The Svalbard Global Seed Vault houses more than a million seeds of all the world. It is the last hope of the terrestrial flora, if climate change defeats us, or war conflicts, or a global disaster. and now you can see as it is inside with a virtual tour.
This seed bank is unique in its concept. they call it The Chamber at the end of the world because it is carved out of rock inside a mountain at the North Pole, in Norway.
It can withstand volcanic eruptions, 10 degree earthquakes, atomic bombs, and floods. Even if there is no electricity, the permafrost would keep the seeds below freezing, for hundreds of years.
We say that it is unique because it is not a seed bank to use, like the many that exist in the world. Here these seed banks store “backup copies” of their collections. That is, a certain quantity of their seeds, so that they are not lost if they suffer a catastrophe.
This is the inside of the Chamber at the end of the world
The Svalbard Global Seed Vault It is located on the island of Spitsbergen, in the Norwegian archipelago of Svalbard.
It is an isolated place, in the middle of the Arctic Circle, with temperatures always below zero:
You can only get there by plane. The airport is right next to the Dome, as you can see in the photo.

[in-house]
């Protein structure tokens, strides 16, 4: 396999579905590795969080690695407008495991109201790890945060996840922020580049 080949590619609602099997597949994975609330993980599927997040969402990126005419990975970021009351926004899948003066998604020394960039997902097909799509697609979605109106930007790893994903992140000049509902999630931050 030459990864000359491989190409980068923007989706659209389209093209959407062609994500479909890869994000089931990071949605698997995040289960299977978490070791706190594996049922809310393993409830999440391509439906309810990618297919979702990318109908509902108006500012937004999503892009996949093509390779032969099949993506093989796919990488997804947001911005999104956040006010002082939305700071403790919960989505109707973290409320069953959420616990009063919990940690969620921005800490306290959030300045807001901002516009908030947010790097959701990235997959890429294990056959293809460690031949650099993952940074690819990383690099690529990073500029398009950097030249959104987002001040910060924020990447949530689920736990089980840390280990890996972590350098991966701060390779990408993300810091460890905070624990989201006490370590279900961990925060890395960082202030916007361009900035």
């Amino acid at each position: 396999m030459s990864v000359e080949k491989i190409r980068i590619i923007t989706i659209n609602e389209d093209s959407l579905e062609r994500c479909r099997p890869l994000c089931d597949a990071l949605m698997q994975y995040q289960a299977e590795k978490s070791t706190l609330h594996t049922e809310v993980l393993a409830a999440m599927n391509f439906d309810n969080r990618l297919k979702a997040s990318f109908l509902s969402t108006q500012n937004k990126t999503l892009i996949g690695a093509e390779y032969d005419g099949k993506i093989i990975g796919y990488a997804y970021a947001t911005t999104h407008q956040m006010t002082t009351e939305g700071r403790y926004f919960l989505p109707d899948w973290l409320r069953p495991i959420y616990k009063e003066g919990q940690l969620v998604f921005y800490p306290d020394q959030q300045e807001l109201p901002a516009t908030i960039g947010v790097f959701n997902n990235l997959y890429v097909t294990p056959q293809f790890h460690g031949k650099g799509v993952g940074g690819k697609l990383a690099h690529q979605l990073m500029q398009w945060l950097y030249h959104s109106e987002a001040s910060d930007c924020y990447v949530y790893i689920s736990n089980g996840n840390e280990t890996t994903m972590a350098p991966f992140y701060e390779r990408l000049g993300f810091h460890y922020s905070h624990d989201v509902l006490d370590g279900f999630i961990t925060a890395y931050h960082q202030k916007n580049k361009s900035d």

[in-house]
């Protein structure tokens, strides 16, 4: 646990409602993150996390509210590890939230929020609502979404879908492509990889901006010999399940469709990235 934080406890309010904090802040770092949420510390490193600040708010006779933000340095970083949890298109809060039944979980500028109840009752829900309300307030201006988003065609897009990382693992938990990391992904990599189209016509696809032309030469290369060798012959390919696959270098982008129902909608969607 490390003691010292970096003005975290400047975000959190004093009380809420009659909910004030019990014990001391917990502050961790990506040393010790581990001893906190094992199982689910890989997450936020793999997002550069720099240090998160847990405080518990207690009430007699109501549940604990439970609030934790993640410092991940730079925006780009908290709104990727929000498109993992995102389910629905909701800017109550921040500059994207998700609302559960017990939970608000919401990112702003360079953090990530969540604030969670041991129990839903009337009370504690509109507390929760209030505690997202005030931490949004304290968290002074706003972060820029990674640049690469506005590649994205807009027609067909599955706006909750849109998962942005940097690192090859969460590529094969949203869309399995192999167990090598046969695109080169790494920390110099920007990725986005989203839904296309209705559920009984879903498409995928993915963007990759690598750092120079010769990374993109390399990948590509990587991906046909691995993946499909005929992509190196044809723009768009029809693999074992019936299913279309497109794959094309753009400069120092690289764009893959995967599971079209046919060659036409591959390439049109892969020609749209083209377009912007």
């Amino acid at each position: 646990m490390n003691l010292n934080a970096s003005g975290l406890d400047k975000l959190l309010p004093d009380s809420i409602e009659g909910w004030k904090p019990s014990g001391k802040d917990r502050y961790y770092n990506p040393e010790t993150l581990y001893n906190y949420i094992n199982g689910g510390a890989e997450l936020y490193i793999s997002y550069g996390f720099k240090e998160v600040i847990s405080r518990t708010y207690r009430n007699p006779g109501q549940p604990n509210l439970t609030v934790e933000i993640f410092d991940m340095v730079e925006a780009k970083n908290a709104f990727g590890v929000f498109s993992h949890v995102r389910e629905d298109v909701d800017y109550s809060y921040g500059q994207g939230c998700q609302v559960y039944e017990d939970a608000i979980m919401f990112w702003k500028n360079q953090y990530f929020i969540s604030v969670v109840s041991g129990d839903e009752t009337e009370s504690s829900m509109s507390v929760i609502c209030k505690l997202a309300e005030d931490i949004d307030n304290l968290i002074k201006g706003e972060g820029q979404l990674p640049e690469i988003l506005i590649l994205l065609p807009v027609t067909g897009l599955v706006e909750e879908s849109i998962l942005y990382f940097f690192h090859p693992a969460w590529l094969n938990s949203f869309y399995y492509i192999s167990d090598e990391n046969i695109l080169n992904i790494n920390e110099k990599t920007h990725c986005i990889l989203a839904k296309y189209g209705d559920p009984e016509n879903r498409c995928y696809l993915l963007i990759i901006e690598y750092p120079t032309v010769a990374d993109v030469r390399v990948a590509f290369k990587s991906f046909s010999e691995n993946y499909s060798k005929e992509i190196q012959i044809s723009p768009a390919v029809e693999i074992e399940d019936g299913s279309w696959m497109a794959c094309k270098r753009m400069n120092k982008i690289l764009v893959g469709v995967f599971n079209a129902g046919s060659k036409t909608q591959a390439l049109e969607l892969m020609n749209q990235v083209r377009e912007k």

Upon entering the seed bank, awaits us a 120 meter tunnel that descends and enters the interior of the Platåberget mountain:
At the end of the tunnel there is a huge room carved into the very rock of the mountain. More than 40 meters of solid rock that blocks earthquakes, bombs, and radiation.
Another small tunnel leads to the Cathedral, another chamber excavated in the rock that gives access to the three seed rooms:
Each of them can store about 3,000 boxes of seeds. Together, they have a capacity of 4.5 million varieties of crops, although for now it only houses just over a million.
Each seed sample contains an average of 500 seeds, so they can be stored 2.5 billion seeds in the Seed Vault:
The temperature in the seed chambers is 18 degrees Celsius below zerothe same temperature that genebanks use to preserve seeds in the long term.
This low temperature is maintained by the artificial cooling system. But if it were to break down, the mountain’s permafrost could keep temperatures between 3 and 6 degrees below zero, unless climate change dictates otherwise.
The seeds they have been dried to a low water content and packed in airtight containers. They can survive under freezing conditions for decades, or even centuries. Some can last more than 1,000 years. But this figure can be much higher.
A few years ago it recovered from extinction to the judean palm tree, thanks to a 2,000-year-old seed. has recently been achieved germinate a Pleistocene plantfrom seeds 32,000 years old.
If you want to make a virtual tour by Svalbard Global Seed Vault, you can do it through this web page. It is available in Spanish. Step inside the dome of the end of the worldthe safest place on the planet.